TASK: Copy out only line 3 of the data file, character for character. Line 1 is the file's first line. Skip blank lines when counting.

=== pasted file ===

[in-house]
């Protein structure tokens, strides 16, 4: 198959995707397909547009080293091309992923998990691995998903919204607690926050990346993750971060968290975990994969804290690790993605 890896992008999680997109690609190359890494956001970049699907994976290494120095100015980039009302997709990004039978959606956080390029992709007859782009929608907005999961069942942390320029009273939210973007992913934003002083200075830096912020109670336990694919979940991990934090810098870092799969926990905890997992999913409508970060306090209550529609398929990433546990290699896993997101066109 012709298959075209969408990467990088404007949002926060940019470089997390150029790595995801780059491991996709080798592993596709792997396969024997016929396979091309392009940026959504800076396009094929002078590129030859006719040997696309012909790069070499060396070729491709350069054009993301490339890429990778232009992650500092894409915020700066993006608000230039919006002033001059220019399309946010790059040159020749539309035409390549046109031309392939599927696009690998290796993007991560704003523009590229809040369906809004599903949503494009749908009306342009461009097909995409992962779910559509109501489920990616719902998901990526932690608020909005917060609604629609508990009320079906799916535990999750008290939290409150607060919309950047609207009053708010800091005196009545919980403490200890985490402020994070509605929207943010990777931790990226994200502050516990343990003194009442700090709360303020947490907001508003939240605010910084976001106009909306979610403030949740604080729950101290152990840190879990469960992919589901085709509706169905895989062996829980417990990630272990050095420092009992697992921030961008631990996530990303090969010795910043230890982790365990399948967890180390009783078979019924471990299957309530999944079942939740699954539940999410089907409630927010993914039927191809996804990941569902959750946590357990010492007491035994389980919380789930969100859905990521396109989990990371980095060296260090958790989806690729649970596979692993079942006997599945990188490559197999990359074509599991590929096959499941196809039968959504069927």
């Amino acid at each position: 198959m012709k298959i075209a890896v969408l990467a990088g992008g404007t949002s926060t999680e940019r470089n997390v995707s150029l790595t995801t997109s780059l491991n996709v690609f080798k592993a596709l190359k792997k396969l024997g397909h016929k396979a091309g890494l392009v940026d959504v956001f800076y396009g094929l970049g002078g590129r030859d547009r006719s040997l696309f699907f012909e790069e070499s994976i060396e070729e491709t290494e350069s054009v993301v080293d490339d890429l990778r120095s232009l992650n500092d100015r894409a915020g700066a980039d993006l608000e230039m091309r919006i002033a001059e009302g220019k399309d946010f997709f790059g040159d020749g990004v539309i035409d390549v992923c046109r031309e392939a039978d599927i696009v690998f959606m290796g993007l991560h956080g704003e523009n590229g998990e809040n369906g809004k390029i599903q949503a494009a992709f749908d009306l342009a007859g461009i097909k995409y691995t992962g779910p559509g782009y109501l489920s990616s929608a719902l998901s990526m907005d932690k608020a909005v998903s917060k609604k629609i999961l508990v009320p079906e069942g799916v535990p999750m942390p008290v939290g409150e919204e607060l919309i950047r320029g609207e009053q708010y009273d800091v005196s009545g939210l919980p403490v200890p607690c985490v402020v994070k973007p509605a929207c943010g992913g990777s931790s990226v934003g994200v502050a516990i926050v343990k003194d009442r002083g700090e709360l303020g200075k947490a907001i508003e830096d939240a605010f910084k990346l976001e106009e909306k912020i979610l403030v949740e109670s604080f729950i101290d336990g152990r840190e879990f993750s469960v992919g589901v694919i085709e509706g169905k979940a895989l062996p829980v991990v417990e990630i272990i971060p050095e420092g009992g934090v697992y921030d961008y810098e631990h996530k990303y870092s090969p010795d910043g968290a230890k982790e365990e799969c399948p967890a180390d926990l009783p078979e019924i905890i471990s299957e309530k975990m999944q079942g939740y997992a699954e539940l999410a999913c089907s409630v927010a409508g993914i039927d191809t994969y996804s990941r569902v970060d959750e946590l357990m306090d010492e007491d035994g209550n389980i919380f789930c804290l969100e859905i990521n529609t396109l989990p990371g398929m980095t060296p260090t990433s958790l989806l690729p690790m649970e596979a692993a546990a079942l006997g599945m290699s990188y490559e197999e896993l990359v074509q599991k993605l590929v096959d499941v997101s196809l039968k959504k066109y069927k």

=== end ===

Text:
């Amino acid at each position: 198959m012709k298959i075209a890896v969408l990467a990088g992008g404007t949002s926060t999680e940019r470089n997390v995707s150029l790595t995801t997109s780059l491991n996709v690609f080798k592993a596709l190359k792997k396969l024997g397909h016929k396979a091309g890494l392009v940026d959504v956001f800076y396009g094929l970049g002078g590129r030859d547009r006719s040997l696309f699907f012909e790069e070499s994976i060396e070729e491709t290494e350069s054009v993301v080293d490339d890429l990778r120095s232009l992650n500092d100015r894409a915020g700066a980039d993006l608000e230039m091309r919006i002033a001059e009302g220019k399309d946010f997709f790059g040159d020749g990004v539309i035409d390549v992923c046109r031309e392939a039978d599927i696009v690998f959606m290796g993007l991560h956080g704003e523009n590229g998990e809040n369906g809004k390029i599903q949503a494009a992709f749908d009306l342009a007859g461009i097909k995409y691995t992962g779910p559509g782009y109501l489920s990616s929608a719902l998901s990526m907005d932690k608020a909005v998903s917060k609604k629609i999961l508990v009320p079906e069942g799916v535990p999750m942390p008290v939290g409150e919204e607060l919309i950047r320029g609207e009053q708010y009273d800091v005196s009545g939210l919980p403490v200890p607690c985490v402020v994070k973007p509605a929207c943010g992913g990777s931790s990226v934003g994200v502050a516990i926050v343990k003194d009442r002083g700090e709360l303020g200075k947490a907001i508003e830096d939240a605010f910084k990346l976001e106009e909306k912020i979610l403030v949740e109670s604080f729950i101290d336990g152990r840190e879990f993750s469960v992919g589901v694919i085709e509706g169905k979940a895989l062996p829980v991990v417990e990630i272990i971060p050095e420092g009992g934090v697992y921030d961008y810098e631990h996530k990303y870092s090969p010795d910043g968290a230890k982790e365990e799969c399948p967890a180390d926990l009783p078979e019924i905890i471990s299957e309530k975990m999944q079942g939740y997992a699954e539940l999410a999913c089907s409630v927010a409508g993914i039927d191809t994969y996804s990941r569902v970060d959750e946590l357990m306090d010492e007491d035994g209550n389980i919380f789930c804290l969100e859905i990521n529609t396109l989990p990371g398929m980095t060296p260090t990433s958790l989806l690729p690790m649970e596979a692993a546990a079942l006997g599945m290699s990188y490559e197999e896993l990359v074509q599991k993605l590929v096959d499941v997101s196809l039968k959504k066109y069927k």